India's latest move to stop child labor
A new law banning children under 14 from working in homes or restaurants begins Tuesday in India.
On a rainy night, hiding behind a pushcart food stall parked in front of a dizzyingly lit mall, Raju is busy at work. This timid 10-year-old works 12-hour days serving customers and scrubbing mountains of utensils with tiny hands that appear callused by detergent.
After a full day, he often pockets less than a dollar. If there's food left over, he gets a meal. If not, he goes home on an empty stomach.
Concerned about the future of children like Raju, India Tuesday begins implementing a country-wide ban on children below 14 working as domestic help or in the hospitality sector. And punishment for those who choose to defy it is stringent: imprisonment for up to two years and a fine as high as $430.
Children in India are already banned from working in factories, mines, and other perilous jobs. India's Child Labor Act, first passed in 1986, will now carry two more in a list of 57 professions deemed "hazardous" for children.
Child rights activists in India say it's an important step in the battle to stop child labor. But some worry that the government is still not doing enough to provide alternative options for families that depend on income from their children. And many are skeptical about how effective enforcement of the ban will be.
"It is important to remember that the problem won't disappear by just introducing a ban," says Shireen Miller, head of policy at the India branch of the US-based Save the Children organization. "Legislation is a start," she says pointing out that previous legislation hasn't been stringently enforced.
"Now there's a clear signal that [no one] can get away with employing and exploiting children as workers," says Shantha Sinha, an anti-child labor activist who in 2003 won the prestigious Ramon Magsaysay Award. Ms. Sinha recalls how all 34 cases of domestic child labor that she took up last year â€“ most of them of children brutally beaten by their employers â€“ couldn't stand up in court. All of the accused wriggled out of blame, she says, as employing children as domestic help wasn't then prohibited by law. She hopes this ban will reverse such tendencies.
India has the largest number of child laborers on the planet. And studies by non-governmental organizations (NGOs) reveal shockingly high levels of emotional, physical, and sexual abuse among children working as domestic helpers.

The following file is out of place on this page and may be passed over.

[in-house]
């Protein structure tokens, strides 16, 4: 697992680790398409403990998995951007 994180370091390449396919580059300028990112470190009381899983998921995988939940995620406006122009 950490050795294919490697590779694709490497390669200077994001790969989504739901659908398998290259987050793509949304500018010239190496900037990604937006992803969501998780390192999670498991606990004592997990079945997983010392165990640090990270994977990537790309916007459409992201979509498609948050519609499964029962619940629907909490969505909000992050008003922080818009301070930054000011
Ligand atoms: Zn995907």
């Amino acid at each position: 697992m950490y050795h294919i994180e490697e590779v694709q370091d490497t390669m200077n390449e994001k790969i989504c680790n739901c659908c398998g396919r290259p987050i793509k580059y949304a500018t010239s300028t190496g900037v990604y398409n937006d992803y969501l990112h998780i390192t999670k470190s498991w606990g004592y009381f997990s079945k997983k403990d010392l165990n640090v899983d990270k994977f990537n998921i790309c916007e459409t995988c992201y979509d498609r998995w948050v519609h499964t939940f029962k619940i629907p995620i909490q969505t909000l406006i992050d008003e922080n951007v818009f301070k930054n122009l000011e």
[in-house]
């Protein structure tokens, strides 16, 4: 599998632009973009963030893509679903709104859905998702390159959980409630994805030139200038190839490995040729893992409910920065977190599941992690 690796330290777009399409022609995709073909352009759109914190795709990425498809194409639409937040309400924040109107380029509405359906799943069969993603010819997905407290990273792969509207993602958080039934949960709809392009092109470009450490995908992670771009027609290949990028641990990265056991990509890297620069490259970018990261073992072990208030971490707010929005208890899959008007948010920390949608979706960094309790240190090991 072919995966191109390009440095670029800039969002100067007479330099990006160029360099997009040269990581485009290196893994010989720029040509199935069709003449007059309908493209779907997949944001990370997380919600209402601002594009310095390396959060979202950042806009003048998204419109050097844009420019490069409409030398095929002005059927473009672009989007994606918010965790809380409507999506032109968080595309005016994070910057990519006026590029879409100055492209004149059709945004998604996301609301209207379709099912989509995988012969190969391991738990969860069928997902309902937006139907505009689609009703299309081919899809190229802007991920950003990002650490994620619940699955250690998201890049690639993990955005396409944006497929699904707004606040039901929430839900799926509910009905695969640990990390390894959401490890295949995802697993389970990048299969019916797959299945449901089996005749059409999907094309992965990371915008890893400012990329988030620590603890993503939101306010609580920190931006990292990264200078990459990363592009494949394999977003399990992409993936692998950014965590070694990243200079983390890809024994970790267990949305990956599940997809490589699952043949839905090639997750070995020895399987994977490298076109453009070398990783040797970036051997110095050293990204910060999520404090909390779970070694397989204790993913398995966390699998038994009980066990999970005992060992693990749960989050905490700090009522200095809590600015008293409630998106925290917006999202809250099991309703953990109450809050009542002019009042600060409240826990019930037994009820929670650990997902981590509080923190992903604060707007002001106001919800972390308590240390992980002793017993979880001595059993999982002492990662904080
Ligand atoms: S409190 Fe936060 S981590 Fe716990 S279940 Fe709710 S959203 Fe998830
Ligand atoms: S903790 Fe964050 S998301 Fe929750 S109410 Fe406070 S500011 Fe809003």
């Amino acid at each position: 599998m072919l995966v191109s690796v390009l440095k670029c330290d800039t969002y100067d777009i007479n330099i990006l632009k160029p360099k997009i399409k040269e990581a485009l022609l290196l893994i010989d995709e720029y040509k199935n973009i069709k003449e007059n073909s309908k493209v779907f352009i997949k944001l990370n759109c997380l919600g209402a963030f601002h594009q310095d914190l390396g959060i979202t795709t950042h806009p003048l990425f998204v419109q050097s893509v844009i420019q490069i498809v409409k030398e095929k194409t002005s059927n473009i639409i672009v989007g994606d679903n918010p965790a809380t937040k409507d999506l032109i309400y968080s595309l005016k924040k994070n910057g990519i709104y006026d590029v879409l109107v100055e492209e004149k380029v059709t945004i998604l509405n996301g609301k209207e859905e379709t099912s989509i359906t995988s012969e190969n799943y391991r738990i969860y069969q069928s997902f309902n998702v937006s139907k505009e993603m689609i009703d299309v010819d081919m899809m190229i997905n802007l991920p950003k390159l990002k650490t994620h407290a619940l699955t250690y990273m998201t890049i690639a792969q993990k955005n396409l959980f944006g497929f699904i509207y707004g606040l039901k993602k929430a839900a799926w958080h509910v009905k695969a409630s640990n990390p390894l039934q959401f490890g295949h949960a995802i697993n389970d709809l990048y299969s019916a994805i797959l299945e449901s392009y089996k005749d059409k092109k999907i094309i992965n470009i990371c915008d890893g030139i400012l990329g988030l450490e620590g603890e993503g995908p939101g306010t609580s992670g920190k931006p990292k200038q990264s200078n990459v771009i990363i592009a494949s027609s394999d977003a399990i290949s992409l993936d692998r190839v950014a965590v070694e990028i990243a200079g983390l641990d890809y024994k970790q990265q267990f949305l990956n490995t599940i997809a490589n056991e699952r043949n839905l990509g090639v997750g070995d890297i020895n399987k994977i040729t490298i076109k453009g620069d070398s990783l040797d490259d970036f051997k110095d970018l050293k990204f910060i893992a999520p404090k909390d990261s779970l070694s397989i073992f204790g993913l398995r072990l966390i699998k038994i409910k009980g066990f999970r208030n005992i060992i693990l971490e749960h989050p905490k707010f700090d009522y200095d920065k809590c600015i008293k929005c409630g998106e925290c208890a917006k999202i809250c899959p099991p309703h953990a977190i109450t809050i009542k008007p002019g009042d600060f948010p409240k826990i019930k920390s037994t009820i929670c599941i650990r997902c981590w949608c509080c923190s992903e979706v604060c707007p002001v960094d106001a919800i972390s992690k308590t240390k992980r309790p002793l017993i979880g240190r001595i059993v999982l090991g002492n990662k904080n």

According to the New Delhi-based, National Sample Survey Organisation, nearly 16.4 million Indian children aged 5-14 years are engaged in economic activities and domestic or non-remunerative work. The World Bank puts that figure at 44 million.
NGOs are demanding the purview of such a ban be extended to include all children below the age of 18. Research by Save the Children shows that 74 percent of child domestic workers in India are between the ages of 12 and 16.
"This amendment leaves a large chunk of child domestic workers out in the cold," says Ms. Miller.
Ingrid Srinath, the CEO of Child Rights and You (CRY), a New Delhi based NGO, calls the ban notification "insular" and is skeptical that it will do much good in its current form.
The ban, he says, does little to address the reasons that compel children to work: backbreaking poverty, family debts, marginalization, and migration of their parents.
A recent study conducted by the International Labour Organization found that "children's work was considered essential to maintaining the economic level of households, either in the form of work for wages, of help in household enterprises, or of household chores in order to free adult household members for economic activity elsewhere."
Raju's father, a daily wage laborer, frets that the ban will only exacerbate his family's financial woes. "At least now, he doesn't steal. He earns his meals with dignity," he says. "If the ban is enforced, he might be forced to beg for alms, or the family might go hungry."
India's Ministry of Labor and Employment hasn't yet spelled out any coherent rehabilitation and education plan for children who they lose their jobs. The Ministry assures that a blueprint to ensure self-sufficiency for the kids will emerge soon.
Activists also say that the ban won't work unless mindsets change. Children are widely employed in the homes of India's affluent and middle classes.
Raju's employer, a coarse, burly man who calls himself Pappu, employs two other kids, 12 and 14. Pappu intends to retain his young employees despite the ban. And if cops pester him, he unabashedly says, he'll do what many Indians often do to give the law a slip â€“ offer a bribe.
He says he doesn't see anything wrong in employing the children. "I give the best I can offer," he says. "I do take care of them. I give them food. The kids won't survive if they don't work."
This notion of benevolence often masks the exploitation and the long-term harm for children, says Ms. Sinha. "Just because children are given food or money doesn't mean that they're benefiting," she says. "They're cheap and work long hours without any question. That's exploitation. The ban now gives weight when we say: 'That's wrong!' "